I was talking with a friend last night – a rare person who loves and hates language in the ways that I do. It’s a quirky thing to relish certain words and have an aversion to others. It’s not about social connotations. It’s about how you relate to the words personally.
She’s a restauranteur who hates the word, “deconstructed” because to her it means, “Not put together as it should be.” We joked about that and her mild OCD.
The joy of mental illness is that my brain played with that conversation for a long time afterward. I’m a person who uses a lot of language that’s seen as offensive.
In my office is a throw pillow that features a variety of variations of “the F-word.” Every single person I’ve served in recent years has loved it. It has made a few professionals uncomfortable, which is great because it sorts out people who don’t belong in my life. If my pillow makes you uncomfortable, imagine what it’ll be like when I start talking!
I speak the way my people speak. Words we find offensive when outsiders use them: drunk, junkie, addict, welfare-mom, daddy/mommy issues, convict, victim. We believe in reclaiming – so we get to use those words on ourselves because to do so is an empowering reminder of how far we’ve come.
I joke sometimes about being a “cripple” because using humor to deal with the loss of my leg helps me. It’s amazing how my folks I’ve upset by making myself the butt of my own jokes.
I’d never use that term on another. Think of it this way: The lead singer of Shinedown has a tattoo on his right hand that I love. It reads, “Your pain is a gift.” While I embrace the meaning of that message, I would never offer it to others. It’s a personal choice.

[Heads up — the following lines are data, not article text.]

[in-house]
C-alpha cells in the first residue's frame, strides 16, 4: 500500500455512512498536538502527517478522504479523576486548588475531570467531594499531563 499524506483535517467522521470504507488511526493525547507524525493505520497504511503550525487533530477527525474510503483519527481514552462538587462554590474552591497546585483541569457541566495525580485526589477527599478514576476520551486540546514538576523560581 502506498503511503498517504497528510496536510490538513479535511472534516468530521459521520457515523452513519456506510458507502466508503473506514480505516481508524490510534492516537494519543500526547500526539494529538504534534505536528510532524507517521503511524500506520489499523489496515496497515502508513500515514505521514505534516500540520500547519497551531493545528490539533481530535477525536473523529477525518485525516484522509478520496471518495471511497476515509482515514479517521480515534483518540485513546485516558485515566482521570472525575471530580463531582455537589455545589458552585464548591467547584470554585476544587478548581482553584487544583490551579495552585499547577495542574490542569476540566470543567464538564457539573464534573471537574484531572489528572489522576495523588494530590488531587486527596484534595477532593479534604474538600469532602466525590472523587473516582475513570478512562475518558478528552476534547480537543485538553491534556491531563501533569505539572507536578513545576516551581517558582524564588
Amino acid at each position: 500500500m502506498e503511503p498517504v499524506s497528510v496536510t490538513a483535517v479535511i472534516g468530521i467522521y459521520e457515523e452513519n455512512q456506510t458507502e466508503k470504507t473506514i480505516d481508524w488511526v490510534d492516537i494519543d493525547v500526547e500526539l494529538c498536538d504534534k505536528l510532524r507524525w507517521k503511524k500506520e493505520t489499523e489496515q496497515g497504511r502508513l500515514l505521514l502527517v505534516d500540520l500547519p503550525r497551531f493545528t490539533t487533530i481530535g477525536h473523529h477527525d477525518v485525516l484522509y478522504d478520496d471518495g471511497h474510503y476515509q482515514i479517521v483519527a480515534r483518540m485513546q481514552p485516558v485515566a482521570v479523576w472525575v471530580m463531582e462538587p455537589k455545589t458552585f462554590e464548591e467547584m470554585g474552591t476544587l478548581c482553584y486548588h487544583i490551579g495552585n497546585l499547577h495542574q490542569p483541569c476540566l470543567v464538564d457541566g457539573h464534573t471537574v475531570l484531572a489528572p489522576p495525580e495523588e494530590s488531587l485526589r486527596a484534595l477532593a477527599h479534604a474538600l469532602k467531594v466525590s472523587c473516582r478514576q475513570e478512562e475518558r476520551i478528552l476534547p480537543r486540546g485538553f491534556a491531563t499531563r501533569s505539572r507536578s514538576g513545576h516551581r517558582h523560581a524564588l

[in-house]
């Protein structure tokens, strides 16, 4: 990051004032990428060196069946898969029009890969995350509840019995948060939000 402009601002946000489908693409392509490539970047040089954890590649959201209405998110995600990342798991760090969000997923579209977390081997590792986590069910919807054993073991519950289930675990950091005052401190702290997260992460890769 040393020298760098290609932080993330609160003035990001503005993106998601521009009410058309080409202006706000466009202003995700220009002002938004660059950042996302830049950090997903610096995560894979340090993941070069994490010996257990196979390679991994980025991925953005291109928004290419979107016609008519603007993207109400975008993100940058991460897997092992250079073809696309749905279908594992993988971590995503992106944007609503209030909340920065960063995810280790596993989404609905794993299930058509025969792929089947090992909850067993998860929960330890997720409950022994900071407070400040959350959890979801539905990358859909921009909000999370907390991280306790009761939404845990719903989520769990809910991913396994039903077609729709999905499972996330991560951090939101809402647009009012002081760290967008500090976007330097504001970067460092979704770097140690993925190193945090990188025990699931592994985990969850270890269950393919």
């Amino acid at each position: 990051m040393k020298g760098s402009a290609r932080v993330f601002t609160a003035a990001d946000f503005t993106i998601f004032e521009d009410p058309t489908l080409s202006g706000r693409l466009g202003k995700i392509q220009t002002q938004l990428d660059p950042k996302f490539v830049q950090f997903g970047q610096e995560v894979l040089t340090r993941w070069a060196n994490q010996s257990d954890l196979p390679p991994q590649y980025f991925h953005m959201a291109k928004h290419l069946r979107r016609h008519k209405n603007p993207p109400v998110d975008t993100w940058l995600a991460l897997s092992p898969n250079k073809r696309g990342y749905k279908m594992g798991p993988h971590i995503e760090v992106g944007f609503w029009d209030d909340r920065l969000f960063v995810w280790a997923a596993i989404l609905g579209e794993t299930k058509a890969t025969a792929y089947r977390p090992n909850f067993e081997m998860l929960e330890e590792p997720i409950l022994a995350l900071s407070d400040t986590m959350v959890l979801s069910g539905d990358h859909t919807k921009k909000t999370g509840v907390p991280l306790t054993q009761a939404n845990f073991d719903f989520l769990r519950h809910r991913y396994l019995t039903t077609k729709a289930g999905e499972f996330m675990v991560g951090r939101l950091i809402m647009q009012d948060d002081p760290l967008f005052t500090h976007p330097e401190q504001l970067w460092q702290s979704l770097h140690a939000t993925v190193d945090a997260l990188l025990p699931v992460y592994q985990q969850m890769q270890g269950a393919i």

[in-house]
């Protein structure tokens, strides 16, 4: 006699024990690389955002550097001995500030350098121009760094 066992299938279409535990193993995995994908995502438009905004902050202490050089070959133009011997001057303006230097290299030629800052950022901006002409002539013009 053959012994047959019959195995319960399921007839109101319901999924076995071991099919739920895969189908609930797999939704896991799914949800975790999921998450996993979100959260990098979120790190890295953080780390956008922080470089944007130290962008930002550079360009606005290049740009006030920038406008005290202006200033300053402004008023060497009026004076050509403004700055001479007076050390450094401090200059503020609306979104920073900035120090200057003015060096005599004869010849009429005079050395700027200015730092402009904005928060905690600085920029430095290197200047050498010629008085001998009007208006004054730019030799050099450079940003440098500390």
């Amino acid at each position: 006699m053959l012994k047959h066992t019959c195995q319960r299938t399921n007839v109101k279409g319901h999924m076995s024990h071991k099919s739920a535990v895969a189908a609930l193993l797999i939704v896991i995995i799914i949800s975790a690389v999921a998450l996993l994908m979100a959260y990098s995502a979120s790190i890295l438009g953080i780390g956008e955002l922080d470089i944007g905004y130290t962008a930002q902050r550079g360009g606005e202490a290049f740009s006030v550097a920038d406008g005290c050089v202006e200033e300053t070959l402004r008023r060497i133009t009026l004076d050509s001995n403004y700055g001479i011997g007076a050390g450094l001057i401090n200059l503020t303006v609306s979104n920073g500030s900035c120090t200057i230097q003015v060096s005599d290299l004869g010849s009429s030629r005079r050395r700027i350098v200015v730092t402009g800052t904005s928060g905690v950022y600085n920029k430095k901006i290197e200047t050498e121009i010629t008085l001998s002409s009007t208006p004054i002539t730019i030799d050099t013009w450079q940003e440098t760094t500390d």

I such choices offend you, lighten up. Recovery is about overcoming. Victims don’t get better. Survivors do.
I’m an ally to many. I am offended by words that any right-thinking person should be: racial epitaphs, hate speech applied to LGBTQ+ individuals, sexist language, and words that show intolerance of religious affiliation, physical or intellectual disability, mental illness or substance use disorder.
Embrace the contradiction: I am a person who preaches tolerance, yet I am intolerant of intolerance.
I am a person in recovery from mental illness helping my chosen family overcome mental illness. The polite term for that is being a “wounded healer”, but when I’m talking to someone who’s hell exists between their ears, I’m more likely to say that I know what it’s like to be twelve shades of F’ed up and fed up.
Because that’s what it’s like and it’s more liberating when we call a spade a spade. Identifying and relating don’t occur powerfully with professional jargon or sterile language.
Look at it this way: If you don’t speak our language, be grateful.
It’s almost Thanksgiving. Ever notice how similar the words “gratitude” and “attitude” are? Try having an attitude of gratitude.
If you’ve spent your life taking safety and security for granted, if your basic needs have always been met, if you’ve never felt like you know exactly what hell feels like, then you have a ton to be grateful for. You also have a lot to offer people like me who haven’t or don’t.